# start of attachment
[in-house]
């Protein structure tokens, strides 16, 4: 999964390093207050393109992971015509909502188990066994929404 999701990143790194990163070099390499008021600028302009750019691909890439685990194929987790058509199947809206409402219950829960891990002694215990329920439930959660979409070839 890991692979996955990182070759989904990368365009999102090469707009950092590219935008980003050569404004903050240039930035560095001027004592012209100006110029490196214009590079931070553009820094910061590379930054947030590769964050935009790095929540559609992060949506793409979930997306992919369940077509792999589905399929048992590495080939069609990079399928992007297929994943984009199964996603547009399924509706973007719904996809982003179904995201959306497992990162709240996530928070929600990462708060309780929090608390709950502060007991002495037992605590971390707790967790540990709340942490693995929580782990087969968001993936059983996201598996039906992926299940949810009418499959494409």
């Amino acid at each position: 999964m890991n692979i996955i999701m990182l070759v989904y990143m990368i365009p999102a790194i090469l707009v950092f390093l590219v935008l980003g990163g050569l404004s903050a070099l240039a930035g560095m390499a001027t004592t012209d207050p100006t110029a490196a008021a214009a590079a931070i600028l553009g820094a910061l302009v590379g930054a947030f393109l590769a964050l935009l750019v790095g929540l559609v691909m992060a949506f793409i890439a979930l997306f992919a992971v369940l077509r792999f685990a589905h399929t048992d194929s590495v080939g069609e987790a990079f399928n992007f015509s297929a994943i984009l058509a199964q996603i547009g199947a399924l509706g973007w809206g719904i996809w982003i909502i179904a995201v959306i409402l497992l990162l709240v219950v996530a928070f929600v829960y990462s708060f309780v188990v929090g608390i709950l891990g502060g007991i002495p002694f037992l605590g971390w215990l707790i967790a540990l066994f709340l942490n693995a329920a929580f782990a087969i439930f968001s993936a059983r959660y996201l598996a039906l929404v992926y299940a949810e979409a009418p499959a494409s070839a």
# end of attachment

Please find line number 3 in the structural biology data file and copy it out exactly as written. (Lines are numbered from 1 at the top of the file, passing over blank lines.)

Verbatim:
């Amino acid at each position: 999964m890991n692979i996955i999701m990182l070759v989904y990143m990368i365009p999102a790194i090469l707009v950092f390093l590219v935008l980003g990163g050569l404004s903050a070099l240039a930035g560095m390499a001027t004592t012209d207050p100006t110029a490196a008021a214009a590079a931070i600028l553009g820094a910061l302009v590379g930054a947030f393109l590769a964050l935009l750019v790095g929540l559609v691909m992060a949506f793409i890439a979930l997306f992919a992971v369940l077509r792999f685990a589905h399929t048992d194929s590495v080939g069609e987790a990079f399928n992007f015509s297929a994943i984009l058509a199964q996603i547009g199947a399924l509706g973007w809206g719904i996809w982003i909502i179904a995201v959306i409402l497992l990162l709240v219950v996530a928070f929600v829960y990462s708060f309780v188990v929090g608390i709950l891990g502060g007991i002495p002694f037992l605590g971390w215990l707790i967790a540990l066994f709340l942490n693995a329920a929580f782990a087969i439930f968001s993936a059983r959660y996201l598996a039906l929404v992926y299940a949810e979409a009418p499959a494409s070839a």